How to approach filter design

Discussion in 'The Projects Forum' started by urb-nurd, Mar 6, 2015.

  1. urb-nurd

    Thread Starter Member

    Jul 9, 2014
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    After many cycles of errors and smoking components, i am finally at the stage in my project where i am ready to design a filter to convert my chopped AC waveform into a smooth variable amplitude sinusoid.

    I was wondering if anybody had knowledge of any good places to educate ones self on this application.
    ( i apologize for my apparently lazy question, I have looked but have come across nothing too helpful)

    I am dimming a bulb using PWM at 25 Khz and intend to filter this to eliminate some EMI problems stemming from switching 10+ amps at 25Khz.
    Additional information:
    Line frequency = 50Hz
    Switching frequency = 25 Khz
    Bulb voltage = 25V rms

    Any guide is appreciated as always.
    Thanks AAC!
     
  2. crutschow

    Expert

    Mar 14, 2008
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    If the EMI is being conducted through the mains then you could add filters at the mains power connection. Inductors in series with each main's wire and/or a common-mode choke in series with both main's wires should help. Or an inductor in series with the lamp should also help. The required inductor values are likely best determined experimentally.
    A commercially made EMI line filter should also help.
     
  3. urb-nurd

    Thread Starter Member

    Jul 9, 2014
    269
    3
    i also just realised i created a thread about this a few weeks back that i totally forgot about.

    I downloaded and played around with the filter design tool mentioned in my other thread, though i am a bit overwhelmed by the volume of input parameters.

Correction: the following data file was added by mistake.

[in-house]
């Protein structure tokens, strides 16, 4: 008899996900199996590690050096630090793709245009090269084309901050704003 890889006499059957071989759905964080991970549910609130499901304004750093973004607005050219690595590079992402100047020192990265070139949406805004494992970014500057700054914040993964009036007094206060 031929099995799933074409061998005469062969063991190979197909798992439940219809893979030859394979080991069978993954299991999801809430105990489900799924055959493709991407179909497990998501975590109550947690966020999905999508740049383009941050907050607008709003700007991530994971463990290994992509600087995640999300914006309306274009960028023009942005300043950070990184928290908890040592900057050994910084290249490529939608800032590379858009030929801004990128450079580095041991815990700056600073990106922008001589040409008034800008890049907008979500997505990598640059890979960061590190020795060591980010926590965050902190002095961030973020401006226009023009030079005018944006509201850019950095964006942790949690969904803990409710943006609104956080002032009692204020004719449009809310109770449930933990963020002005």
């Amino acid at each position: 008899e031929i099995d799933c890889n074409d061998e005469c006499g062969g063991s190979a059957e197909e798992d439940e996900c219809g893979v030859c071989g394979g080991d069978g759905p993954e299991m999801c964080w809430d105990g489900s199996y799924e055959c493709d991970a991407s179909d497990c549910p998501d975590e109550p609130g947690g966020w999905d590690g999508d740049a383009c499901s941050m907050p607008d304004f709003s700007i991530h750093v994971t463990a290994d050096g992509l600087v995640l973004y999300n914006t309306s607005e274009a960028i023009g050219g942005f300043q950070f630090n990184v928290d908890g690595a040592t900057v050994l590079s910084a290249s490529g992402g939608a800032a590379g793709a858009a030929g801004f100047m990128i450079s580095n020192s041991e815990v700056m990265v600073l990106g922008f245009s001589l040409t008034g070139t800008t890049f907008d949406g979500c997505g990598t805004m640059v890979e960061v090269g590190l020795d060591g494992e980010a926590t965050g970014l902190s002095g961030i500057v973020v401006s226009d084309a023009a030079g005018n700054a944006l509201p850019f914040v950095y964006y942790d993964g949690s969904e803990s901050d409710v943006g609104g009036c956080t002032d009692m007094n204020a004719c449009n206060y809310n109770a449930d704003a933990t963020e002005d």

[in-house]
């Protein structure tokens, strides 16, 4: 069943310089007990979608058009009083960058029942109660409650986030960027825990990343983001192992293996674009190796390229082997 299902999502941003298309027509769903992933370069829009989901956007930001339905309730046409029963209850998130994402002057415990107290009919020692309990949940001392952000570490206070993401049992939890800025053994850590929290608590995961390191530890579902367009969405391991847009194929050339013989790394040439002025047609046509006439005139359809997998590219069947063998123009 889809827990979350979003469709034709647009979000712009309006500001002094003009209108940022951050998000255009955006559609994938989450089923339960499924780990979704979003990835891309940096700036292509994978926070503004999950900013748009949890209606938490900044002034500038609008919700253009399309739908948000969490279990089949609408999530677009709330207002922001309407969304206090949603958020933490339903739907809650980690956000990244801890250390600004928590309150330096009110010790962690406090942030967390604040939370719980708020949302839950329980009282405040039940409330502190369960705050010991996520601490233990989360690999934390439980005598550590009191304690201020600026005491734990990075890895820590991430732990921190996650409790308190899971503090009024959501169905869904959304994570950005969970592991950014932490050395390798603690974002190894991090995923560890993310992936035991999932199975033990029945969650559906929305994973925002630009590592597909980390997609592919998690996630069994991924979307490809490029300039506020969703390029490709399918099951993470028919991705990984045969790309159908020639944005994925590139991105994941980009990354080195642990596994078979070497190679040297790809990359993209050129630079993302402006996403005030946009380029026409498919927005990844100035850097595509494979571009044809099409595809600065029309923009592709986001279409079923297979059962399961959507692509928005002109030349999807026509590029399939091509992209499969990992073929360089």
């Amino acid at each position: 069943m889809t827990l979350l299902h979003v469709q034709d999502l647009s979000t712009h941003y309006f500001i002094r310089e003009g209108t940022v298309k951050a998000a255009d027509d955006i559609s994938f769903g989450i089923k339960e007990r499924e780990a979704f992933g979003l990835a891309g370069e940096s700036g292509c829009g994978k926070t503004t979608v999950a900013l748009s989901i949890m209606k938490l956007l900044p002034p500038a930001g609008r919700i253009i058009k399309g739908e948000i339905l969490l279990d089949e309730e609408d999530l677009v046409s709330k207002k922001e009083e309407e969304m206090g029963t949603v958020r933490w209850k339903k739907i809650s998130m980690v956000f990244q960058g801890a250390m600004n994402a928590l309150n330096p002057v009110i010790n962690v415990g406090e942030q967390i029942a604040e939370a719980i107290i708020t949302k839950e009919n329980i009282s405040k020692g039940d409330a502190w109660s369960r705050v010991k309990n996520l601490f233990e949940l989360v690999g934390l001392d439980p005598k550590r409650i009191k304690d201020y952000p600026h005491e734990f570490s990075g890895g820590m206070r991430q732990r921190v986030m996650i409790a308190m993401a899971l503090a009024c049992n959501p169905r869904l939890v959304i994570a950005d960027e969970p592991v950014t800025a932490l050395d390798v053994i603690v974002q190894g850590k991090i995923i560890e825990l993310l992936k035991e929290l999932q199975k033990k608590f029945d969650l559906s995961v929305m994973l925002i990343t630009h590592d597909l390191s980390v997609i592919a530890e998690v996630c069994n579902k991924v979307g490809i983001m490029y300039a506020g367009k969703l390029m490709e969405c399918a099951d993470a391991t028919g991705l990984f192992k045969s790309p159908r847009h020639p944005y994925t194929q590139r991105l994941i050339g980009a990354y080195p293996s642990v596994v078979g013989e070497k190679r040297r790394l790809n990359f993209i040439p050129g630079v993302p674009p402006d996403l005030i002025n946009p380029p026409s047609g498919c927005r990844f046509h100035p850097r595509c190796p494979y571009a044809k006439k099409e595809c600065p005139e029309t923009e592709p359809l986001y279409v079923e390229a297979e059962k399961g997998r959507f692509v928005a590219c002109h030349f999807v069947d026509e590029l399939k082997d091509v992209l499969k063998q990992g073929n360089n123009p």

[​IMG]
    The image above is the first result i got from the filter design tool.
    The result is attached and seems to filter out the PWM effectively, though i genuinly have not much of a clue when it comes to this field.

    When you suggest an EMI line filter, is that to reduce EMI going back to the lines or is that for filtering the PWMed waveform?
     
    Last edited: Mar 7, 2015
  4. Papabravo

    Expert

    Feb 24, 2006
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    What level of mathematical sophistication do you bring to the table? Our ability to help depends on your answer.
     
  5. urb-nurd

    Thread Starter Member

    Jul 9, 2014
    269
    3
    likely the minimum that is necessary for an electronic and electrical engineering student.
     
  6. Papabravo

    Expert

    Feb 24, 2006
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    Filter design starts with an accurate specification. For example: How much attenuation in dB is required in the stopband? How much ripple is allowed in the passband? What is the bandwidth of the transition band?
    From these and other specifications we can select a type of filter, it's complexity, and it's component values.
    A copy of Van Valkenburg, Analog Filter Design, will be most helpful to you.
     
  7. MrChips

    Moderator

    Oct 2, 2009
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    So, are you comfortable with calculus and Laplace transform?
     
  8. urb-nurd

    Thread Starter Member

    Jul 9, 2014
    269